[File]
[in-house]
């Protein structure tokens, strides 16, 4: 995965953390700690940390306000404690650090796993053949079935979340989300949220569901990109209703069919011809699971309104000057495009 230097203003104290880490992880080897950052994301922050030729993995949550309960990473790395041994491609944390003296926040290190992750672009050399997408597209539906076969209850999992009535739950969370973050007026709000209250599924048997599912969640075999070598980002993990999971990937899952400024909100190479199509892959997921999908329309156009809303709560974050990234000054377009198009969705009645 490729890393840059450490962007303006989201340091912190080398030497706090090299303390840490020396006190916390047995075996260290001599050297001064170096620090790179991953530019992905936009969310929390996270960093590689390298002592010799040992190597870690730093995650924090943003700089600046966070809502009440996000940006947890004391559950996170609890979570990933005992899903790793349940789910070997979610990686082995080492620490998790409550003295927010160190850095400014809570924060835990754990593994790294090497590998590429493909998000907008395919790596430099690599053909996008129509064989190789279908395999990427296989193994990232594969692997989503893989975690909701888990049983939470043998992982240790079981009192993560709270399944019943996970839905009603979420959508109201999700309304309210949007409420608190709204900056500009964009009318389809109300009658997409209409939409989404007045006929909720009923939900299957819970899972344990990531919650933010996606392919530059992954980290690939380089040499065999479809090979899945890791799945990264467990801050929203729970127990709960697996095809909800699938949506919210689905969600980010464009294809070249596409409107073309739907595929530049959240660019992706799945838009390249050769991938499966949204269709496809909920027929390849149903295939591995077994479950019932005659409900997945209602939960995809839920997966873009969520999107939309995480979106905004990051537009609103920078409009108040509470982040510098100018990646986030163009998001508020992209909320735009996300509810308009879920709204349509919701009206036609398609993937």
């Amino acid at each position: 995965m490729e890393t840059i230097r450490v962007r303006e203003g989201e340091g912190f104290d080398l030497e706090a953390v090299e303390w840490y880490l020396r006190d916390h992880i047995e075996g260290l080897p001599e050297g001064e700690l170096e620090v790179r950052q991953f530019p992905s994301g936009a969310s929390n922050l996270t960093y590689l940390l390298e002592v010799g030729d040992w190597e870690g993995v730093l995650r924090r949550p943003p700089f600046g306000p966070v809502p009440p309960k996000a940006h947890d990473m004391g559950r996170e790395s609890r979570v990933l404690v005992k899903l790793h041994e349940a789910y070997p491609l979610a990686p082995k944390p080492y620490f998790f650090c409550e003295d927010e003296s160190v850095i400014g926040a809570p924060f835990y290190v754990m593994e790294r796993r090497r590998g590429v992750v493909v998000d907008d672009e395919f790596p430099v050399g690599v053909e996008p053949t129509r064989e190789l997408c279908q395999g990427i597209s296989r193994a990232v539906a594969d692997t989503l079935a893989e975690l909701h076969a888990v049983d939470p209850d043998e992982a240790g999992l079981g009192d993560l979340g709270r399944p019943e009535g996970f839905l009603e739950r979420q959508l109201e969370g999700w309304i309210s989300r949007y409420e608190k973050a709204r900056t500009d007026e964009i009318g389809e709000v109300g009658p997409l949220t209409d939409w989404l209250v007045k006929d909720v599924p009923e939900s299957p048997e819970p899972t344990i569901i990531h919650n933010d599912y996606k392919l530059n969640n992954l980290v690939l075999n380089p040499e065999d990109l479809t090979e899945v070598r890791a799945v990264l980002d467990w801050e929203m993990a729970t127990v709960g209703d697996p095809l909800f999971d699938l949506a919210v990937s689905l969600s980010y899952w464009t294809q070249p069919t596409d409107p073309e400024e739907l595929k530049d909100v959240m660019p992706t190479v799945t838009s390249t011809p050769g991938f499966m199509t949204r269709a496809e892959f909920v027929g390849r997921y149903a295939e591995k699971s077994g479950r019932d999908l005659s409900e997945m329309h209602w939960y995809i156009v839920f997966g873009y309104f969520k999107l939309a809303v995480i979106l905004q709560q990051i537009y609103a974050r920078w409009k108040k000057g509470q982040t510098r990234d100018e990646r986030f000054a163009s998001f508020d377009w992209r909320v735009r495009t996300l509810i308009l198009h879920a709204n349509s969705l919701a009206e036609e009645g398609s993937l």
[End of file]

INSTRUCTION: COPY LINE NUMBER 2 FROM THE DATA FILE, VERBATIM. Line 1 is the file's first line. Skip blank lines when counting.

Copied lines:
């Protein structure tokens, strides 16, 4: 995965953390700690940390306000404690650090796993053949079935979340989300949220569901990109209703069919011809699971309104000057495009 230097203003104290880490992880080897950052994301922050030729993995949550309960990473790395041994491609944390003296926040290190992750672009050399997408597209539906076969209850999992009535739950969370973050007026709000209250599924048997599912969640075999070598980002993990999971990937899952400024909100190479199509892959997921999908329309156009809303709560974050990234000054377009198009969705009645 490729890393840059450490962007303006989201340091912190080398030497706090090299303390840490020396006190916390047995075996260290001599050297001064170096620090790179991953530019992905936009969310929390996270960093590689390298002592010799040992190597870690730093995650924090943003700089600046966070809502009440996000940006947890004391559950996170609890979570990933005992899903790793349940789910070997979610990686082995080492620490998790409550003295927010160190850095400014809570924060835990754990593994790294090497590998590429493909998000907008395919790596430099690599053909996008129509064989190789279908395999990427296989193994990232594969692997989503893989975690909701888990049983939470043998992982240790079981009192993560709270399944019943996970839905009603979420959508109201999700309304309210949007409420608190709204900056500009964009009318389809109300009658997409209409939409989404007045006929909720009923939900299957819970899972344990990531919650933010996606392919530059992954980290690939380089040499065999479809090979899945890791799945990264467990801050929203729970127990709960697996095809909800699938949506919210689905969600980010464009294809070249596409409107073309739907595929530049959240660019992706799945838009390249050769991938499966949204269709496809909920027929390849149903295939591995077994479950019932005659409900997945209602939960995809839920997966873009969520999107939309995480979106905004990051537009609103920078409009108040509470982040510098100018990646986030163009998001508020992209909320735009996300509810308009879920709204349509919701009206036609398609993937």